October 13th, 2006, 17:05 Posted By: wraggster
Video game console makers Microsoft, Nintendo and Sony are harnessing the power of online communities -- the secret sauce behind Web phenomena like eBay and MySpace -- in a bid to usher in a new era of game play.
Microsoft's Xbox Live online service has been credited with creating buzz and upping the appeal of its next-generation Xbox 360 console last year. The service has a loyal community of users who number in the millions and log in to compete, chat and collect gamer points that translate into all-important bragging rights.
Not surprisingly, both Sony and Nintendo are hoping to put their own stamps on the community building process with their next-generation consoles, the Playstation 3 and the Wii.
While the designers behind the Playstation 3 are expected to follow a model similar to Xbox Live with a robust online component offering games, music and movies, Nintendo is taking a different approach with its console, which hits stores on November 19.
Known for its contrarian approach, iconic characters like the Mario Brothers and ultra-cute games such as "Nintendogs," Nintendo's Wii will include the tools users need to mint a "Mii," a customized, cartoony version of themselves.
The company's Mii Channel character creation software lets users choose from dozens of features, including eyes, hair, lips and eyebrows to create a virtual character, also referred to as an "avatar" in video game parlance.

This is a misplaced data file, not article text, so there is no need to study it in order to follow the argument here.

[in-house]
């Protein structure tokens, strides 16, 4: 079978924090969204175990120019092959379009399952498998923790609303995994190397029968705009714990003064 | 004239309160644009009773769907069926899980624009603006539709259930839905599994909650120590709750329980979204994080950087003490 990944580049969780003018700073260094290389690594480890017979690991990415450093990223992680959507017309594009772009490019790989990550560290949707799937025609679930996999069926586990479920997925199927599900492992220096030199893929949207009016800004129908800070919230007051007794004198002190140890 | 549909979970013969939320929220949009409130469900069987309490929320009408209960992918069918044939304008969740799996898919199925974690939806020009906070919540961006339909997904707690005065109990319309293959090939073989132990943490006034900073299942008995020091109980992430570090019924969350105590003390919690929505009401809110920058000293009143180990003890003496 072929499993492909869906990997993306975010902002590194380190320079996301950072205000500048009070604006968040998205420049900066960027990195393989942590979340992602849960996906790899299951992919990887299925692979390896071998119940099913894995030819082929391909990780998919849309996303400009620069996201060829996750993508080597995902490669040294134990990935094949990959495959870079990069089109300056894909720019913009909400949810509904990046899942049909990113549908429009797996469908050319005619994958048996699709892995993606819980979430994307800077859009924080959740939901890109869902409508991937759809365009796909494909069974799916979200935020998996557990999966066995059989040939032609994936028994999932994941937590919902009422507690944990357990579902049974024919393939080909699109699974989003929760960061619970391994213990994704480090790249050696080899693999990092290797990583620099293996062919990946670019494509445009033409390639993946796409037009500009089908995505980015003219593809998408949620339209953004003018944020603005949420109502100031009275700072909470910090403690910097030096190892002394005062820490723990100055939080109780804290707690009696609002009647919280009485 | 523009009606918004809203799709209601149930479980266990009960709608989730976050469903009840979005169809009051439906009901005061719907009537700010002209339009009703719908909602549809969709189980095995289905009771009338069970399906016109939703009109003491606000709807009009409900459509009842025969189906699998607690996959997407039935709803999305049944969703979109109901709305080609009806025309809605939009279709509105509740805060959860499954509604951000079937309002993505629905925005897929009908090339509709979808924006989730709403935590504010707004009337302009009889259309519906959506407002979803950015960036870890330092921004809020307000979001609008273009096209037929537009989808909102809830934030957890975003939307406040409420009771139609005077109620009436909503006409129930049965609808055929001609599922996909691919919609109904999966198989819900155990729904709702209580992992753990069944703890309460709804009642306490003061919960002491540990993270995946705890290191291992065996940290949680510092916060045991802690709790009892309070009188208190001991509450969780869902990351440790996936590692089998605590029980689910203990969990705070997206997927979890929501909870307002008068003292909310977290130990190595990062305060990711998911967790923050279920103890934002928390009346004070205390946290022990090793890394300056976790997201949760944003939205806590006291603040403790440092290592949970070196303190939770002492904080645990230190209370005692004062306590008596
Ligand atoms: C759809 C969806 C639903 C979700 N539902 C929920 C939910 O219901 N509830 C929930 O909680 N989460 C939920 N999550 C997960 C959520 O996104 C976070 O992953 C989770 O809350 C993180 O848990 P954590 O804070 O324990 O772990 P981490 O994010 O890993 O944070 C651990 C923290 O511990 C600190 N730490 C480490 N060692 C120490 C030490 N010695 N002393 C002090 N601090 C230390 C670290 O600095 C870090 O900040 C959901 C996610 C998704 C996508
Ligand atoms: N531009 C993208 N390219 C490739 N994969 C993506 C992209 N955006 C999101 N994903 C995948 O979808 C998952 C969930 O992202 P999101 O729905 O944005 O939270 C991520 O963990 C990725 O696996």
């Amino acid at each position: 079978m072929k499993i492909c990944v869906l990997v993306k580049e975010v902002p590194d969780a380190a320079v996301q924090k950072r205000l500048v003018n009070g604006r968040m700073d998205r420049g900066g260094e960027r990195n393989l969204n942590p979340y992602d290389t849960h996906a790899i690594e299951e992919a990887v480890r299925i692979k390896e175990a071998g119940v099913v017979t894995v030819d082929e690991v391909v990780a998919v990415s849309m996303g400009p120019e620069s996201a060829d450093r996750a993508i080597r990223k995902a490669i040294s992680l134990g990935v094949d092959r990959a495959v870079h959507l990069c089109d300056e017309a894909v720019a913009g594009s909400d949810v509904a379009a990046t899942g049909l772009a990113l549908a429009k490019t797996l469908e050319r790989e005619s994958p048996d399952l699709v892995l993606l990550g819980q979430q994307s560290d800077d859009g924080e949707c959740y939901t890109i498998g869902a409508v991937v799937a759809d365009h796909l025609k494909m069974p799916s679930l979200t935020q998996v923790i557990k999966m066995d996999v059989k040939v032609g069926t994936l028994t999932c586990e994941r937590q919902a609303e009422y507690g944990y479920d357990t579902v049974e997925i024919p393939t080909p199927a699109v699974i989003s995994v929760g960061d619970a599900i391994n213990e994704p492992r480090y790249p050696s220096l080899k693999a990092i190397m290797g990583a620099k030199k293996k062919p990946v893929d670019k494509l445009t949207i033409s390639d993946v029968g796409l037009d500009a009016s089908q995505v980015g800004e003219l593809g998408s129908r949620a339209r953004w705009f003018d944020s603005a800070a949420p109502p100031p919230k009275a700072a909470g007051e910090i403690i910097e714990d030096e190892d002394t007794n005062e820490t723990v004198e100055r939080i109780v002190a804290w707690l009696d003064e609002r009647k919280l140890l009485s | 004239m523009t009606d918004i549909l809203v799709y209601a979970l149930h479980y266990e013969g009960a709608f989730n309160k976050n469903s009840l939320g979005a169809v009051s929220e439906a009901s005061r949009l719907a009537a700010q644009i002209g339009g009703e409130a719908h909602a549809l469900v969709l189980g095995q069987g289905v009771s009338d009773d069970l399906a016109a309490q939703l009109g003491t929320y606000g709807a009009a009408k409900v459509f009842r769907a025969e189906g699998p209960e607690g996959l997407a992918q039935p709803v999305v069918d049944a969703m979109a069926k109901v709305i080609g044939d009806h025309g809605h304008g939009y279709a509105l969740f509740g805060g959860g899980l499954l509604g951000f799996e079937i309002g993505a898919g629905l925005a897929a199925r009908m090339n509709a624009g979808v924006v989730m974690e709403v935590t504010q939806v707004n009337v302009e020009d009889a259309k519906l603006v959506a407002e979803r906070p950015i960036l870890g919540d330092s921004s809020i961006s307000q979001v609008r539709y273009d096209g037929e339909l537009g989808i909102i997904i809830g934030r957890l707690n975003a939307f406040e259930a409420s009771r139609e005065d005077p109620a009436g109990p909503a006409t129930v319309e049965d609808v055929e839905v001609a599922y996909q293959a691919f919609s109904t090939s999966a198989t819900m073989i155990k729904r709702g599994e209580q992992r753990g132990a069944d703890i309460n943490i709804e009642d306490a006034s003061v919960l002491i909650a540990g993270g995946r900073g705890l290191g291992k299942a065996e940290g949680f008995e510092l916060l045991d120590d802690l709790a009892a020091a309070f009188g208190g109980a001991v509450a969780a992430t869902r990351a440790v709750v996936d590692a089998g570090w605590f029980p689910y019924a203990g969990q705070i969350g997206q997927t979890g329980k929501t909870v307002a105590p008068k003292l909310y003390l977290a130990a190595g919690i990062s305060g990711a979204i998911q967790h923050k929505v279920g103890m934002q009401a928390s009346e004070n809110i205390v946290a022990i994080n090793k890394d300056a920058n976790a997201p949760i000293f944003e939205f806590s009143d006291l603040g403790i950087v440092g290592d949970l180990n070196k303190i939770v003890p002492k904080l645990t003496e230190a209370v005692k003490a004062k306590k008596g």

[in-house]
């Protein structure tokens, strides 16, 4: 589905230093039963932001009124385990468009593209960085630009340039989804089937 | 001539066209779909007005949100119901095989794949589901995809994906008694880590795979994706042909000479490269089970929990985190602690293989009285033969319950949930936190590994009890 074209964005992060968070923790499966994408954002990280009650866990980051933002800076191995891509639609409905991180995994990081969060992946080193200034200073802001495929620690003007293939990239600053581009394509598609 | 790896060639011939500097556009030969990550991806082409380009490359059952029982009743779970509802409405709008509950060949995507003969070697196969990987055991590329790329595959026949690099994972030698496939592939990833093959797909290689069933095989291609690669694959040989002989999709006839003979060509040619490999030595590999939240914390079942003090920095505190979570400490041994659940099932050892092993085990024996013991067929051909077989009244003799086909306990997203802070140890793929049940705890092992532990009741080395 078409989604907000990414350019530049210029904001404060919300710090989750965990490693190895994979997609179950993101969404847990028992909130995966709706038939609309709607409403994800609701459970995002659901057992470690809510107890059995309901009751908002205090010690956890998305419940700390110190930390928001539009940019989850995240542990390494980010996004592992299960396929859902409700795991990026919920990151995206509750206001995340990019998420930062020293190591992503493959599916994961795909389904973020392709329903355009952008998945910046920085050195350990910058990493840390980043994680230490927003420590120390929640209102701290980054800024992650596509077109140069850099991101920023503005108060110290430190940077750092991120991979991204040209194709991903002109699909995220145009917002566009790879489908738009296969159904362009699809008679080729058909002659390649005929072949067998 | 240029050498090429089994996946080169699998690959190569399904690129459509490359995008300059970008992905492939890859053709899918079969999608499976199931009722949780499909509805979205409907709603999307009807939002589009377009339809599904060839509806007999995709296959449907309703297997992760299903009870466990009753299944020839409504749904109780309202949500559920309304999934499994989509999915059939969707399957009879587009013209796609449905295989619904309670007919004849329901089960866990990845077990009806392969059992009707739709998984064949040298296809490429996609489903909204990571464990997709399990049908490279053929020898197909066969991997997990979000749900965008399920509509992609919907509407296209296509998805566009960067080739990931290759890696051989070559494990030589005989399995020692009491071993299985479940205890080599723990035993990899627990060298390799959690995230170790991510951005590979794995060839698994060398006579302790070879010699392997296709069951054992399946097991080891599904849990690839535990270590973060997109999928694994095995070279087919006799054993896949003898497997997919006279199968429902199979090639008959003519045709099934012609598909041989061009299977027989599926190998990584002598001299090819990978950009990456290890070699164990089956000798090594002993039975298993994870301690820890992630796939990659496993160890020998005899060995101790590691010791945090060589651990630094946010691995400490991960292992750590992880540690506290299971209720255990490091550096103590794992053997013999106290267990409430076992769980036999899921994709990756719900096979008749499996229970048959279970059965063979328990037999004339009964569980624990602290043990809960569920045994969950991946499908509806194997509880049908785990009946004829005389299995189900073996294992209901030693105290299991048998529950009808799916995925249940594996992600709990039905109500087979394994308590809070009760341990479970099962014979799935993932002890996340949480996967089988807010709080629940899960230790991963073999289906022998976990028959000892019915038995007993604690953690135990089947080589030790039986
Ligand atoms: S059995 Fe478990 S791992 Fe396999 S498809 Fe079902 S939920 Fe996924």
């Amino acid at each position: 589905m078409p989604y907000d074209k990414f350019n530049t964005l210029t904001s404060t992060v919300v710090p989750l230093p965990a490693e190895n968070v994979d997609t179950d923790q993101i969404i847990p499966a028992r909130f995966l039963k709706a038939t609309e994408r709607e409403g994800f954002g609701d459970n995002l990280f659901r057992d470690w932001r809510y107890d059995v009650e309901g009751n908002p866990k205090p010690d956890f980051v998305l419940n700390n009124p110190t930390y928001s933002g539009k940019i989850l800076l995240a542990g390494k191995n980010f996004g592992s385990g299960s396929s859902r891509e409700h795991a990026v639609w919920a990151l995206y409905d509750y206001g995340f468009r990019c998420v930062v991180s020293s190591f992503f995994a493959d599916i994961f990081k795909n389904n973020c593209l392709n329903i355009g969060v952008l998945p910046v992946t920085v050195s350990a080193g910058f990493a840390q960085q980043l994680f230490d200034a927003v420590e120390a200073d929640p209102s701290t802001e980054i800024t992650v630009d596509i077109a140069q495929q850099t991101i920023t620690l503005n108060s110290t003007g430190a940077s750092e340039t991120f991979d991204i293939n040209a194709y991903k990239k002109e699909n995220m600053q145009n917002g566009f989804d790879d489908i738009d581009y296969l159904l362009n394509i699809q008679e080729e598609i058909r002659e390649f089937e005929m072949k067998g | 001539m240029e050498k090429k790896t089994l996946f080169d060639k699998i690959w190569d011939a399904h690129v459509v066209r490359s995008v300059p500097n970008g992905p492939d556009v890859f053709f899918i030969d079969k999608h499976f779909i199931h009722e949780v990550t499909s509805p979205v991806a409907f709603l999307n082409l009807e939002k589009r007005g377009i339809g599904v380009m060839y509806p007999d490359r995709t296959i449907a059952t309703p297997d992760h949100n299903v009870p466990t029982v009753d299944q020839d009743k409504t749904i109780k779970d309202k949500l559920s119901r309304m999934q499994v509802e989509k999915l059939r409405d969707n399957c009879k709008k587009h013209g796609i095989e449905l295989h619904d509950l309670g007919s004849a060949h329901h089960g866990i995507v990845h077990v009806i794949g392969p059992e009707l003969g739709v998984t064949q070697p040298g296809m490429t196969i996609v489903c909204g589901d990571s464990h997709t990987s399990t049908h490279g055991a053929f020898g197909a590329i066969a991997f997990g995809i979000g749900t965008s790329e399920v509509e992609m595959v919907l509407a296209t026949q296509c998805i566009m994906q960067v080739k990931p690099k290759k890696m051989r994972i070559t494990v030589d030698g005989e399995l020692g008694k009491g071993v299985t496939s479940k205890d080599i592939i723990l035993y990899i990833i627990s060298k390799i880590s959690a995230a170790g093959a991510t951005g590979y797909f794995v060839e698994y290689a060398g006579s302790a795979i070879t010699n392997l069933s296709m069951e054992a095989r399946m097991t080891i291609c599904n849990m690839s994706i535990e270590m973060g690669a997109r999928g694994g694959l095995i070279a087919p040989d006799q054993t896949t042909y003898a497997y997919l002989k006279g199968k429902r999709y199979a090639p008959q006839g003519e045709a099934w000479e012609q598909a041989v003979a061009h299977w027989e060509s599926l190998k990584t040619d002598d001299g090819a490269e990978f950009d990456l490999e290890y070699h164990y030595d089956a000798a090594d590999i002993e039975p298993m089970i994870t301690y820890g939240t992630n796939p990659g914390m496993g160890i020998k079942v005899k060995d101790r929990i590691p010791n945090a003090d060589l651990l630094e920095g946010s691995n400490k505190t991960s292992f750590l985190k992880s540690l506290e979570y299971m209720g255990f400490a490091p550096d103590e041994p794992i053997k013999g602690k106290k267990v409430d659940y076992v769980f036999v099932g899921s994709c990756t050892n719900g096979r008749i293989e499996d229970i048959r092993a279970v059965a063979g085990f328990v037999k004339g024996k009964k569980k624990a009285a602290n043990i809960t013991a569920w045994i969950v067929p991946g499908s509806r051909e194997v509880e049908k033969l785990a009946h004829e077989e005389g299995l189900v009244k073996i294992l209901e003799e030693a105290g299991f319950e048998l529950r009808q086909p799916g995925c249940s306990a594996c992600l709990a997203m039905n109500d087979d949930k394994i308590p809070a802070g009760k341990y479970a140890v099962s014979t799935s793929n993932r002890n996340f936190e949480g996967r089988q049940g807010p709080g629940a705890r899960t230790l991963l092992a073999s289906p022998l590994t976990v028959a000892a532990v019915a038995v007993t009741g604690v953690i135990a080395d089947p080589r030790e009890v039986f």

MOMMY AND MII
Video game chat boards are already attracting crowds of Miis as "Mii generators" such as http://www.blogsmithmedia.com/www.jo...006/10/mii.swf have popped up on the Web.
These sites are giving users the chance to practice their Mii creation skills, and generating lots of excitement about the Wii launch.
When Wii owners first turn on their new consoles, they will find their characters in "Mii Plaza," a virtual waiting room where the Miis wander around, bumping into one another.
They can then use the Wii remote, or "Wiimote," to drop Miis into a game or email.
Up to 100 Mii characters can exist in the Mii Channel at a time. In addition, up to 10 of them can be saved on Wiimote and carried to a friend's house.
Miis dropped into a game, such as the "Wii Sports" title shipping with the Wii at launch, will replace generic characters in games, whether they are the star of the show or part of a crowd.
Messages from parents to children can be delivered by the adult's Mii-doppelganger.
Nintendo expects the Mii Channel to bridge the generation gap between gamers of all ages.
"A younger player can create a caricature of their parents, and it might entice them to play (a game)," said George Harrison, Nintendo's senior vice president of marketing.
Harrison says that right now, he only knows two games that will be Mii compatible; the aforementioned "Wii Sports" and "WarioWare," which is due in January.
He expects third-party video game publishers to make Mii creation tools available and expects more Mii-compatible titles by the middle of next year.
"It's true potential isn't even known yet," Harrison said.
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